After a sequence that helps develop the franchise’s basis for the TARDIS’s telepathy and language interpretation skills, the Doctor is forced to leave his TARDIS to confront the Master. The Master summons Kronos, which eats the Doctor (setting him adrift in the time vortex) before returning to the crystal. The Master then ejects the Doctor’s TARDIS into the time vortex. After the turbulence, Jo comes to and hears several whispers from the Doctor, but a single, strong voice comes through clearly via the TARDIS. The TARDIS and the Doctor work with Jo to rescue the Time Lord before setting course for Atlantis.

In the legendary lost city, King Dalios holds court, and rabble-rouser Hippias wishes for a return to the glory during the era of Kronos. Dalios attempts to dissuade them, but the Master interrupts him with a grand entry and claims to be an envoy of the gods. When Krasis claims to have seen Kronos, Dalios takes him and the Master into private conference. The Doctor arrives shortly thereafter, and Krasis attempts to kill him but Hippias intervenes. The Doctor and Jo are taken to Dalios instead.

The Master is dismissed after failing to place Dalios under his thrall, and he’s surprised to see the Doctor alive. The Doctor and “Jo Jo Grant” meet with Dalios, and the king sends Jo to meet with his queen, Galleia. Later on, Galleia meets with the Master, who offers him the crystal. Jo attempts to inform the king and the Doctor, but she is turned away. She pursues Hippias, who is tasked with retrieving the crystal for Galleia, but is captured by Krasis and locked in with the crystal’s guardian, the Minotaur.

The Doctor finds out about Jo and goes after her. Hippias tries to save Jo, but the Minotaur kills him, and the Doctor does his best olé by bullfighting the guardian into a wall. As the wall crumbles, the crystal chamber is exposed, and Krasis takes the Doctor and Jo to see the king. Unfortunately, the king has been deposed thanks to Galleia and replaced by the Master. He imprisons the Doctor and Jo, and after the Doctor relates a tale about the blackest day of his life. Behind his home on a mountain was a hermit (a monk, but not The Monk) who spent half his life under a tree. The hermit listened to the Doctor’s woes, and then pointed to a flower, which presented the Doctor a new perspective on life. Afterward, Dalios is imprisoned in the same cell, shares his vision of the Doctor saving Atlantis, and then dies.

Later on, Galleia addresses Atlantis and presents the Master as king, and he offers to summon Kronos. The Doctor reveals to Galleia that Dalios is dead, and she turns on the Master. Kronos is summoned and the Master orders it to destroy Atlantis. The Master escapes with the crystal, but Jo pursues him into his TARDIS. The Doctor chases after them in his TARDIS and threatens the Master with a time ram. The Master calls the Doctor’s bluff, and Jo initiates the time ram, catapulting both TARDISes into a featureless place. They are greeted by Kronos, who was released when the TARDISes collided. She grants the Doctor and Jo a reward for their assistance, and they ask to be returned home. She intends to keep the Master in torment and punishment, but the Doctor asks for leniency. Of course, the Master takes the opportunity to escape.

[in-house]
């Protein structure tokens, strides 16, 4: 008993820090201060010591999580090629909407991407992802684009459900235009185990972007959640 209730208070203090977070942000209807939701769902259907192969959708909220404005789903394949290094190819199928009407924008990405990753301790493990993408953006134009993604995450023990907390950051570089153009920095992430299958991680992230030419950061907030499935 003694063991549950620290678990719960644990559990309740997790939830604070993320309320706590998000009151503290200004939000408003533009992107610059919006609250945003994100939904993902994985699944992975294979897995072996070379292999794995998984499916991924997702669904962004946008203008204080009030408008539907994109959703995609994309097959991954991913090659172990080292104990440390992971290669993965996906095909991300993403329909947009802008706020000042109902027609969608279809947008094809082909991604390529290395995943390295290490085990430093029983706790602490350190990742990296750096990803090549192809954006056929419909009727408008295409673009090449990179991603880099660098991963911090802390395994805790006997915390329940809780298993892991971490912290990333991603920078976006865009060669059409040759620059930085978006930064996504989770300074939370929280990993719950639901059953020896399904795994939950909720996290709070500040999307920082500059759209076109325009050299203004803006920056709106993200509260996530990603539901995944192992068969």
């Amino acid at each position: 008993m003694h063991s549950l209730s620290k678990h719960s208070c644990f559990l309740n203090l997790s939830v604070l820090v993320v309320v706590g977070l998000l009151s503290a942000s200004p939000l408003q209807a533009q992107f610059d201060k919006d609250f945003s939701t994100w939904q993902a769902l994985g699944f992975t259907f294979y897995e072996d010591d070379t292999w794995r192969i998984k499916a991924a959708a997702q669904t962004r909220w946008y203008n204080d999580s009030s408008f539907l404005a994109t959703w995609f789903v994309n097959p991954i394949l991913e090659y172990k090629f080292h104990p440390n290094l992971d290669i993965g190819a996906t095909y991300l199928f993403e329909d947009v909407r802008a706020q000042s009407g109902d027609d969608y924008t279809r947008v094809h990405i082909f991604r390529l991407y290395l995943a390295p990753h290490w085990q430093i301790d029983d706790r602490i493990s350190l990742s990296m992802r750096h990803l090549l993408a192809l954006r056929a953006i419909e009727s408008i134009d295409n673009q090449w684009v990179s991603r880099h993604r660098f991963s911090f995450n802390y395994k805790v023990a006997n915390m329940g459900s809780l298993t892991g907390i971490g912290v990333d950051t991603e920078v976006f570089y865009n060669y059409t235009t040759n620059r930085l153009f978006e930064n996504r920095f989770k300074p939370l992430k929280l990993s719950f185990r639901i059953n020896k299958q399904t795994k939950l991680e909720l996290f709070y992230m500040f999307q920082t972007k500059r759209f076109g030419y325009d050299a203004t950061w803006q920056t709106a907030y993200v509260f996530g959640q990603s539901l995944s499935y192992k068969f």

With the universe saved once again, the Doctor and Jo return to Cambridge as the time field is released and the TOMTIT device explodes. Everything is back to normal, the Brigadier acts as comic relief, and Benton returns to adult form in his vintage birthday suit.

The Doctor might really want to consider that rear view mirror.

This was a pretty good serial, but not quite up to the bar set by the rest of the season. It was certainly fun, but it’s kind of hard to follow The Mutants.

I appreciated that the writers hung a lampshade on the TOMTIT acronym: Almost every time it was mentioned, one of the companions would do a double take, and it’s understandable. The device looks nothing like a small bird or a biplane, and between this and the rather unfortunate shape of the time sensor, I think the creative team was having some fun with this one.

I also liked the symmetry of the Master and the Doctor simultaneously working the overload problem in separate locations. These frenemies (hey, the word’s been around since the 1950s) are really not that different if you strip away their motivations, and if the Master could get over his self-sabotaging need to have his plans overpower him, he’d be nearly unstoppable. I also liked how the Master didn’t engage the TARDIS’s chameleon circuit when he traveled to Atlantis. It added to the shock and awe of seeing a foreign object materialize from thin air.

I enjoyed the humor behind the Doctor showing up the Brigadier and his disdain of Bessie with the car’s super drive. I also liked seeing Dave “Darth Vader” Prowse in something other than Star Wars.

Overall, this was a great story that was perhaps a bit long, and even judged on its own merits is the weakest part of an otherwise spectacular season.

 

Rating: 4/5 – “Would you care for a jelly baby?”

 

UP NEXT – Ninth Series Summary

 

The Timestamps Project is an adventure through the televised universe of Doctor Who, story by story, from the beginning of the franchise. For more reviews like this one, please visit the project’s page at Creative Criticality.